While Kombo Klash is a reimplementation of the game Kombo Afrika - it's not one that ever seemed to make it to the UK market and Hub Games have really taken it to a new level with the new artwork. What is, at its heart, a tile-laying abstract puzzle for 2-4 players definitely brings fun to the table with the character-filled animals. 

Sunday 7 March 2021

The Game Shelf Reviews: Deckscape: Escape from Alcatraz

Game: Deckscape: Escape from Alcatraz

Publisher: dV Giochi

Designer: Martino Chiacchiera, Silvano Sorrentino

Year: 2020

The tabletop escape room craze does not seem to be slowing down and we are here for almost all of them! I think that we follow all of the major series, from the largest ones, like Escape Room: The Game to the smallest, which are the Deckscape games. Each series has its own unique twist and the Deckscape games continue to impress us with what they can do with a simply deck of cards.

Like all of these escape room games, we sometimes find that the harder ones can be a source of frustration and sometimes arguments between the two of us and yet we keep coming back for more and we're up-to-date with almost all of them!

Thursday 4 March 2021

Thoughts from the Yellow Meeple:- Holi: Festival of Colors

Game: Holi: Festival of Colors

Publisher: Floodgate Games

Designer: Julio E. Nazario

Year: 2020

Holi: Festival of Colors is a game with gigantic table presence. You'll begin each game by constructing the three-layer board, where each layer is a transparent sheet of plastic grid. Aside from its three-dimensional form, this extremely colourful game instantly reminded me of another recent title from the same publisher, Floodgate Games. Bosk was a similarly colourful, light, area control game that had you placing out your coloured markers on a grid. Being that Bosk and Holi are from different designers, I do wonder how that pitch went down - "I have a game that looks a lot like another game in your catalogue, it's also area control, but it plays very differently". I suppose that's the key though, Holi is a very different game and ultimately seems to fit into a catalogue of very colourful games from Floodgate Games.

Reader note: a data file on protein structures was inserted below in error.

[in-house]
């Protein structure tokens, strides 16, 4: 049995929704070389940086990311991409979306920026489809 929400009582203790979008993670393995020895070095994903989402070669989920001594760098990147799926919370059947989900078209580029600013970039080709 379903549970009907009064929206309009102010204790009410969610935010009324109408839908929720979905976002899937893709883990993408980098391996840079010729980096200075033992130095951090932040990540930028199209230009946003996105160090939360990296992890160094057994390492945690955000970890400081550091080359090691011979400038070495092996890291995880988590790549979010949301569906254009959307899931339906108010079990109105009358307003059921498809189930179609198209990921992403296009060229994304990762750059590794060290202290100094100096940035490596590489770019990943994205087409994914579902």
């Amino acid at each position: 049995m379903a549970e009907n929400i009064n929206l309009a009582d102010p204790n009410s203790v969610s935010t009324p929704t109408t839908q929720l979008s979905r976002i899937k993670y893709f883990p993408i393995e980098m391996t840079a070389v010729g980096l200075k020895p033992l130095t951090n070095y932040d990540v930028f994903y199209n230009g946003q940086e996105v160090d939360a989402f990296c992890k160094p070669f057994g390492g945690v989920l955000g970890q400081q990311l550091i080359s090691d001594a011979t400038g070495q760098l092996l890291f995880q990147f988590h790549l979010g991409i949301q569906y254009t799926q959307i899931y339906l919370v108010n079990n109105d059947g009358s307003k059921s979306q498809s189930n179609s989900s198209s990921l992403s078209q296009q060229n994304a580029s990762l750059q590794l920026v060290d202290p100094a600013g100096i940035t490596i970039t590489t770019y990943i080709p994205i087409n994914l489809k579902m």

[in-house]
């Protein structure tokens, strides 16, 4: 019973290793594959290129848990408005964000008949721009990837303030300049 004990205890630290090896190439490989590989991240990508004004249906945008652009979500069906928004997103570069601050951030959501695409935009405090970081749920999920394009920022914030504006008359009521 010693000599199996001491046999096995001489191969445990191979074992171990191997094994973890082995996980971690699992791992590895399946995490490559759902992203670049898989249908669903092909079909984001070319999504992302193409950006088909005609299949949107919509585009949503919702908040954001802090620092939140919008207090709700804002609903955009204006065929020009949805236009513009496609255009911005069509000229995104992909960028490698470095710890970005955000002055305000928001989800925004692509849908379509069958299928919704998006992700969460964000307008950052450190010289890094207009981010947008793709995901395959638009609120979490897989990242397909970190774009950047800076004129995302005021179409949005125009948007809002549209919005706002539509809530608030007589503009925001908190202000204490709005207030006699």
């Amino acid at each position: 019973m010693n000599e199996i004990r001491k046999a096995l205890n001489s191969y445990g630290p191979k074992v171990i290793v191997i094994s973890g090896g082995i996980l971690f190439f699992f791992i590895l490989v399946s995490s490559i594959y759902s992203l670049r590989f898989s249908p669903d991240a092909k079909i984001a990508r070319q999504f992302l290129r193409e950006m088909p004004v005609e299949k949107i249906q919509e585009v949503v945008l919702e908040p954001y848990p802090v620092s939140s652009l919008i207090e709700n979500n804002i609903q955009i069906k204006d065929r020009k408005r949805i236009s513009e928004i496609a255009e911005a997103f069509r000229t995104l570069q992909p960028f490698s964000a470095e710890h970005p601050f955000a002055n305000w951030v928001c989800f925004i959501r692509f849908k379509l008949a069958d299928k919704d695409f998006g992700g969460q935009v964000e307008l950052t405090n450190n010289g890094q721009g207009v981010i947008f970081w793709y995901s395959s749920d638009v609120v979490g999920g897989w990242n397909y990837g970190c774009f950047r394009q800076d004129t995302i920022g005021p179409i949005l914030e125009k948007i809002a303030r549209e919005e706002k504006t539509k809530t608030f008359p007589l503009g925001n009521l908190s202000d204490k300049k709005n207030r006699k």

Tuesday 2 March 2021

Dyeing to Play Again?:- Holi: Festival of Colors

Game: Holi: Festival of Colors

Publisher: Floodgate Games

Designer: Julio E. Nazario

Year: 2020

Holi is a 2-4 player area control/abstract game that takes place on a unique three-layered board. Each player has a meeple that will be throwing colours around, staining the floor and other players in order to earn points. Eventually you'll be able to climb higher on the tower, with any paint thrown on the floor on tier two falling down to tier one if there is an open space below it. From your high vantage point you can rain death paint from above to soak your opponents in your valuable points.

A game of Holi starts with each player placing their meeple on a corner of the ground floor 6x6 grid. On your turn you may do two optional actions along with one compulsory action. You can move to any space on the floor, should you end up on top of candy or paint tokens then you'll pick them up. Paint of your colour can then be thrown once again, but paint of other players and candy will be kept until the end of the game. The second optional action is to climb. If you are surrounded by paint on the four orthogonal spaces then you can climb up to the next layer, giving you a height advantage over your foes.